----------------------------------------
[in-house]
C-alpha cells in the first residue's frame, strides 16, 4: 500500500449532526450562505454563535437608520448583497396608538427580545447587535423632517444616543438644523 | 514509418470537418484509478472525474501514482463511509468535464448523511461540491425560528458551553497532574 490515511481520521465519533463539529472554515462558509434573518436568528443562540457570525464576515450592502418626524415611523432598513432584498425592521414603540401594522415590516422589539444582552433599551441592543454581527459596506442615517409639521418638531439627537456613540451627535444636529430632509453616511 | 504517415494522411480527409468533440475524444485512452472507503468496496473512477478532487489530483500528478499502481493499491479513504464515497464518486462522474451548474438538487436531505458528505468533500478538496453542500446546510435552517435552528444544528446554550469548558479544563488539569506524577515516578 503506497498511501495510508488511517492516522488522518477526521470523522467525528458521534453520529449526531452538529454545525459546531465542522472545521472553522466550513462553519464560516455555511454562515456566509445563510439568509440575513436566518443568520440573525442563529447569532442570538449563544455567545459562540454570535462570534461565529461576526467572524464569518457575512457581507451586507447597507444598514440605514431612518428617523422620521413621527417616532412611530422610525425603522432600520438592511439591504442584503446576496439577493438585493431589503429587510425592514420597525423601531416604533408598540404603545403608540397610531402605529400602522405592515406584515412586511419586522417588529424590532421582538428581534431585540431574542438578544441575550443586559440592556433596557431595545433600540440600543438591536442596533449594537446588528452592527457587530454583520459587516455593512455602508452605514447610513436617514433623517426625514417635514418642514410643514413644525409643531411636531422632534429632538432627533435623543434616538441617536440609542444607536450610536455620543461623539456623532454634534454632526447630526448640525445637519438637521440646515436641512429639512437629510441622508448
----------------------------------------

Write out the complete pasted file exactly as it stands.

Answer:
[in-house]
C-alpha cells in the first residue's frame, strides 16, 4: 500500500449532526450562505454563535437608520448583497396608538427580545447587535423632517444616543438644523 | 514509418470537418484509478472525474501514482463511509468535464448523511461540491425560528458551553497532574 490515511481520521465519533463539529472554515462558509434573518436568528443562540457570525464576515450592502418626524415611523432598513432584498425592521414603540401594522415590516422589539444582552433599551441592543454581527459596506442615517409639521418638531439627537456613540451627535444636529430632509453616511 | 504517415494522411480527409468533440475524444485512452472507503468496496473512477478532487489530483500528478499502481493499491479513504464515497464518486462522474451548474438538487436531505458528505468533500478538496453542500446546510435552517435552528444544528446554550469548558479544563488539569506524577515516578 503506497498511501495510508488511517492516522488522518477526521470523522467525528458521534453520529449526531452538529454545525459546531465542522472545521472553522466550513462553519464560516455555511454562515456566509445563510439568509440575513436566518443568520440573525442563529447569532442570538449563544455567545459562540454570535462570534461565529461576526467572524464569518457575512457581507451586507447597507444598514440605514431612518428617523422620521413621527417616532412611530422610525425603522432600520438592511439591504442584503446576496439577493438585493431589503429587510425592514420597525423601531416604533408598540404603545403608540397610531402605529400602522405592515406584515412586511419586522417588529424590532421582538428581534431585540431574542438578544441575550443586559440592556433596557431595545433600540440600543438591536442596533449594537446588528452592527457587530454583520459587516455593512455602508452605514447610513436617514433623517426625514417635514418642514410643514413644525409643531411636531422632534429632538432627533435623543434616538441617536440609542444607536450610536455620543461623539456623532454634534454632526447630526448640525445637519438637521440646515436641512429639512437629510441622508448